The new generation of detector arrays require complex instrumentation and data acquisition system to ensure increased reliability of operation, high degree of integration, software control and faster data handling capability. The main features of some of the existing multi-detector arrays like MSU 4π array, Gammasphere and Eurogam are summarized. The instrumentation for the proposed INGA array in India is discussed.

• Data acquisition for experiments with multi-detector arrays

Experiments with multi-detector arrays have special requirements and place higher demands on computer data acquisition systems. In this contribution we discuss data acquisition systems with special emphasis on multi-detector arrays and in particular we describe a new data acquisition system, AMPS which we have developed recently which is in regular use in experiments at the Pelletron Laboratory, Mumbai. This includes the in-house development of a dedicated crate controller, PC interface card and software.

• A BaF2 crystal array for high energy γ-ray measurements

We shall discuss about the scientific motivation and construction of a 7×7 BaF2 crystal array at Variable Energy Cyclotron Centre, Calcutta. This detector would be used to measure high energy γ-ray photons from GDR decay and proton-neutron bremsstrahlung reactions at the present 88″ cyclotron and upcoming superconducting cyclotron at VECC, Calcutta. This detector can also be used to measure photons from quark-gluon plasma at the relativistic heavy ion collider (RHIC) in USA.

• MEGHNAD — A multi element detector array for heavy ion collision studies

In the coming decade, the expanding field of experimental nuclear physics in our country is going to see a quantum leap in research and developmental activities with new accelerator facilities like the variable energy cyclotron with ECR heavy ion source, the upcoming K-500 superconducting cyclotron, both at VECC, Calcutta, and the superconducting linac boosters at both the Pelletron Accelerator Facilities at TIFR, Mumbai and NSC, New Delhi. When heavy ion beam available from such machines fall on a target and undergo collision, very rich and often pristine fields of research open up. In order to carry on such activities, we have taken up a project to build a multi element gamma, heavy ion and neutron array of detectors (MEGHNAD) to detect and study the properties of a wide variety of particles like neutrons, protons, light mass clusters, massive ejected fragments, and gamma rays with good solid angle coverage and efficiency. Design of the detector array, performance of the prototype detector and brief outline of the research programme to be undertaken with the detector array will be discussed.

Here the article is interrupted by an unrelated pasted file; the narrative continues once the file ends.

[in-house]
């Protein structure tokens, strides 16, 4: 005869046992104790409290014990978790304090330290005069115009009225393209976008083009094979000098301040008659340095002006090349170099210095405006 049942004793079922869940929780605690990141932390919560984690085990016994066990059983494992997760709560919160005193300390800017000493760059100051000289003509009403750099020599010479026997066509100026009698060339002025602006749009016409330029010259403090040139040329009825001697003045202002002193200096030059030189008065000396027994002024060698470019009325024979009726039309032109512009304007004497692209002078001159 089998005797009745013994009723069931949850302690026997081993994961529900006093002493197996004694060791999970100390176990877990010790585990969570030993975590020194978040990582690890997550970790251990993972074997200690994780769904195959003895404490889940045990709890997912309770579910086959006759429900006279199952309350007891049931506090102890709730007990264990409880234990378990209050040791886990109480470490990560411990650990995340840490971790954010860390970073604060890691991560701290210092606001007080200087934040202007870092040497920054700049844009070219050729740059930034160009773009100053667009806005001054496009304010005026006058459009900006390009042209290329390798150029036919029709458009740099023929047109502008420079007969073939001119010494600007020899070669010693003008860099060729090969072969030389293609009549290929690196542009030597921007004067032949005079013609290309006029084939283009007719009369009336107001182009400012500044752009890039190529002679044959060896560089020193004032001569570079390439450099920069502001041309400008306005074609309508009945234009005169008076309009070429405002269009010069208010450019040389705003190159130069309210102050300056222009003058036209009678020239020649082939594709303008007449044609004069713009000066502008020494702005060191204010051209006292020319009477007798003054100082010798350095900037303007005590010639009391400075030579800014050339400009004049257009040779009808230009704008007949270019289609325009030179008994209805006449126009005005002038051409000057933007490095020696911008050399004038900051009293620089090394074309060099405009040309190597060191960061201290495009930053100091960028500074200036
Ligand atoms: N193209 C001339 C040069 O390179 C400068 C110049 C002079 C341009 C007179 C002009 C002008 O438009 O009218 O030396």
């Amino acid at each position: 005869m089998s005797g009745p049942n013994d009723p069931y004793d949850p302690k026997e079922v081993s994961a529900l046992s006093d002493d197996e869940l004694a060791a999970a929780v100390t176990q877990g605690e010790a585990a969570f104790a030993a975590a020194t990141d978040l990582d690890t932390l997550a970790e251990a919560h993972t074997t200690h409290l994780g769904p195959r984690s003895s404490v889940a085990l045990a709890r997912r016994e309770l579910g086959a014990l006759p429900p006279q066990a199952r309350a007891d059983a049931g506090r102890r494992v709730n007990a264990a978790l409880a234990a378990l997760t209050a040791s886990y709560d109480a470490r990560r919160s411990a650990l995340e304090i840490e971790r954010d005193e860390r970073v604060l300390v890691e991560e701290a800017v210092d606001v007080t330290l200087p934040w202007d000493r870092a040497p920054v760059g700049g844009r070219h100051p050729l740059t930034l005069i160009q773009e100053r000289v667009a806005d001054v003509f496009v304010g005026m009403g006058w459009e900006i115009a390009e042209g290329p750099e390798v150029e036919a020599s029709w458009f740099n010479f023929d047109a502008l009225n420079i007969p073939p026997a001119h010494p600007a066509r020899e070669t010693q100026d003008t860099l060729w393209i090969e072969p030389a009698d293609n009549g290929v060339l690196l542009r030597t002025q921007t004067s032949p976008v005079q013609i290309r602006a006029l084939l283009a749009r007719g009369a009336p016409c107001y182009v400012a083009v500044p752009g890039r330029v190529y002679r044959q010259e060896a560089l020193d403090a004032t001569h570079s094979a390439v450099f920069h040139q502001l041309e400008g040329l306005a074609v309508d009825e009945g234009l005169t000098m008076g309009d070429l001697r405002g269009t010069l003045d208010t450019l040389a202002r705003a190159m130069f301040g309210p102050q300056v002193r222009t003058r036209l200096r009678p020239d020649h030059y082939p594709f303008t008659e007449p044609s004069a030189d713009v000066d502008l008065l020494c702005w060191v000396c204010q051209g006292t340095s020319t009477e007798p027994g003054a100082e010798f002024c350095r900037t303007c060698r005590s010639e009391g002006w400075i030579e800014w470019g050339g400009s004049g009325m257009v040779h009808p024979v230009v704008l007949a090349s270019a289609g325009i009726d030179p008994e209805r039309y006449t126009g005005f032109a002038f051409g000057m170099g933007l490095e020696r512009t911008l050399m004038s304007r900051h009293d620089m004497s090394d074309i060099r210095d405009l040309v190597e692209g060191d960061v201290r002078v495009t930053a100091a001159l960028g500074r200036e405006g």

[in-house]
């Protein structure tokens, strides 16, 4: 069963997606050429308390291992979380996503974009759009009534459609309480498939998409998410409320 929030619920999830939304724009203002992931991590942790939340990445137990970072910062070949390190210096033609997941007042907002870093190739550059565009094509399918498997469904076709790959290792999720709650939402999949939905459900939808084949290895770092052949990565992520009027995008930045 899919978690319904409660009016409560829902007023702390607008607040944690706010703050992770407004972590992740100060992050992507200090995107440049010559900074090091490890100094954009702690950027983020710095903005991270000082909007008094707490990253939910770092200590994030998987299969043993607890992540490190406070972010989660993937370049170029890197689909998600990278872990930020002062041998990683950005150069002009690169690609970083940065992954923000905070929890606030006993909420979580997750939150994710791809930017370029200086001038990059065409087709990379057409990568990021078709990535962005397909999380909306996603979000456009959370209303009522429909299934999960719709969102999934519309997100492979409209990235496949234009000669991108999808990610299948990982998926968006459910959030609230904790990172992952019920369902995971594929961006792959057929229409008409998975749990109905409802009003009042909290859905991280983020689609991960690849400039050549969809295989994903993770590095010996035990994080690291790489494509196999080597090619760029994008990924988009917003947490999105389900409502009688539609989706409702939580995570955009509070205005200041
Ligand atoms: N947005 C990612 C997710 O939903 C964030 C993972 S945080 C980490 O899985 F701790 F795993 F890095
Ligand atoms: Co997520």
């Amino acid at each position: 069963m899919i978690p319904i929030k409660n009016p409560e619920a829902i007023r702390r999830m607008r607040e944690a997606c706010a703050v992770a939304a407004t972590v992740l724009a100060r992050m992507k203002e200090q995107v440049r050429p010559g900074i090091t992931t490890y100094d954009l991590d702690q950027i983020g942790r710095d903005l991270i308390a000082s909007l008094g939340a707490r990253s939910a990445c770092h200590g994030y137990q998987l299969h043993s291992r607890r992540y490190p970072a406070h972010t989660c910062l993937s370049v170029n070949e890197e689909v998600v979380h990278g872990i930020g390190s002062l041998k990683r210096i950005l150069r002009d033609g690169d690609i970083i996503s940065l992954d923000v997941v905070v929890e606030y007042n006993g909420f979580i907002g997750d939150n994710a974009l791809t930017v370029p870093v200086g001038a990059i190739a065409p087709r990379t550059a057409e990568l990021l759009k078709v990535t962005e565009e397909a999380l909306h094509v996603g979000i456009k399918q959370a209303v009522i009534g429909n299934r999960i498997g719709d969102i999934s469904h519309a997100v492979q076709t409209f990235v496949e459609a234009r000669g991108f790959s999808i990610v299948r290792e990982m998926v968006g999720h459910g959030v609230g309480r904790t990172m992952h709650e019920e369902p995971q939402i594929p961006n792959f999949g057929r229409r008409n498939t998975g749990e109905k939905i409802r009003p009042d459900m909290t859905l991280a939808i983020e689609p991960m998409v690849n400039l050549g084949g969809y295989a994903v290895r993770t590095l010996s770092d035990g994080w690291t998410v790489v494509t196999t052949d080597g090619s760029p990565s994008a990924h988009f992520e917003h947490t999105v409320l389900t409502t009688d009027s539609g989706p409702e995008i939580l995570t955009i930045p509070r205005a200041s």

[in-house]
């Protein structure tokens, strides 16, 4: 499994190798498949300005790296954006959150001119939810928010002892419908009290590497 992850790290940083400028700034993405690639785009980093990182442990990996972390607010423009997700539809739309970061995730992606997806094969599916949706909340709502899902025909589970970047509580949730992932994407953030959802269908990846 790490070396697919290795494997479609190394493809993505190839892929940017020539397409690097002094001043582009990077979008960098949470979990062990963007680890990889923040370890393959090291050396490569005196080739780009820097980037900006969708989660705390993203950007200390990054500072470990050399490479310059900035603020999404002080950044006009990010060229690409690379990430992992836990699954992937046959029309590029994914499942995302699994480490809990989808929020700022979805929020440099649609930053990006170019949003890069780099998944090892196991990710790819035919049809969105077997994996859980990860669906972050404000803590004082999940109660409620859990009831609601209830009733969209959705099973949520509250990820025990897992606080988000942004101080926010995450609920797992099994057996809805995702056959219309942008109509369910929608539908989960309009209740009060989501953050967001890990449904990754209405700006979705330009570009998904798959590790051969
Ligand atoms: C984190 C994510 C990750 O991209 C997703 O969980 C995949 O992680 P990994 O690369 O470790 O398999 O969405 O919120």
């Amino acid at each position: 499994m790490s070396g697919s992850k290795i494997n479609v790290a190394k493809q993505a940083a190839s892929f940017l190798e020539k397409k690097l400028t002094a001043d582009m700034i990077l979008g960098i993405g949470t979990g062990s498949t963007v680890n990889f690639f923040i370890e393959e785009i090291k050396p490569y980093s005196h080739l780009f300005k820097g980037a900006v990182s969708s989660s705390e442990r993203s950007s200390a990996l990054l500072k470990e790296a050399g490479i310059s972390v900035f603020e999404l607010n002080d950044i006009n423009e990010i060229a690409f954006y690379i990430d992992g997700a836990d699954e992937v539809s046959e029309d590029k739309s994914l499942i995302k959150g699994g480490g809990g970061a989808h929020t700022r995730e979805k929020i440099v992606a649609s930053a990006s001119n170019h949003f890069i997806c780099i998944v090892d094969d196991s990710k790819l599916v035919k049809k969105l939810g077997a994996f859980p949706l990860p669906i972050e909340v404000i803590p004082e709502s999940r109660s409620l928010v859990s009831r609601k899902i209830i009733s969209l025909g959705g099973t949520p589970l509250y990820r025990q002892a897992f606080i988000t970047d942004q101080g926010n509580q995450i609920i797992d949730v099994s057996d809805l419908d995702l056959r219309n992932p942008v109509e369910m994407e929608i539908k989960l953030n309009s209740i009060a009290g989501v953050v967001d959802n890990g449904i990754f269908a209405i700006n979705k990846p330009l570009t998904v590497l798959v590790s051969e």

• Gamma-ray spectroscopy with relativistic exotic heavy-ions

Feasibility of gamma-ray spectroscopy at relativistic energies with exotic heavy-ions and new generation of germanium detectors (segmented Clover) is discussed. An experiment with such detector array and radioactive is discussed.

• Level structures of 95,97Mo — A comparative study

High-spin states of 95,97Mo (Z=42, N=53,55) nuclei have been investigated through 82Se(18O, xn) reaction at Eb=60 MeV. The level scheme in 95Mo has been observed upto ≏ 10 MeV in the present experiment. The level structure shows mainly single particle character. In 97Mo, the ground state level sequence has been extended to ≏ 4.5 MeV while the previous information had been up to 2.4 MeV. A negative parity band built on 1437 keV (11/2) excited state has been extended to 5.5 MeV. The structure seems to show a coexistence of single particle and collective modes of excitation. Properties of both the nuclei have been compared with shell model calculations using OXBASH.

• Particle-rotor-model calculations in 125I

Recent experimental data on 125I has revealed several interesting structural features. These include the observation of a three quasiparticle band, prolate and oblate deformed bands, signature inversion in the yrast positive-parity band and identification of the unfavoured πh11/2 band showing very large signature splitting. In the present work, particle-rotor-model calculations have been performed for the πh11/2 band, using an axially symmetric deformed Nilsson potential. The calculations reproduce the experimental results well and predict a moderate prolate quadrupole deformation of about 0.2 for the band.

• High spin spectroscopy of 139Pr

The high spin states in N=80 139Pr have been investigated by in-beam γ-spectroscopic techniques following the reaction 130Te (14N, 5n) reaction at E=75 MeV, using a gamma detector array, consisting of seven 23% compton-suppressed high purity germanium detectors and a multiplicity ball of fourteen bismuth germanate elements. Based on γ-γ coincidence data, the level scheme of 139Pr has been considerably extended up to 7.2 MeV excitation. Tentative spin-parity assignments are done for the newly proposed levels on the basis of the DCO ratios corresponding to strong gates and the available information from the earlier light ion experiments.

• High spin rotational bands in 65Zn

The nucleus 3065Zn was studied using the 52Cr(16O, 2pn)65Zn reaction at a beam energy of 65 MeV. The level scheme is extended up to an excitation energy of 10.57 MeV for spin-parity (41/2ħ) with several newly observed transitions placed in it.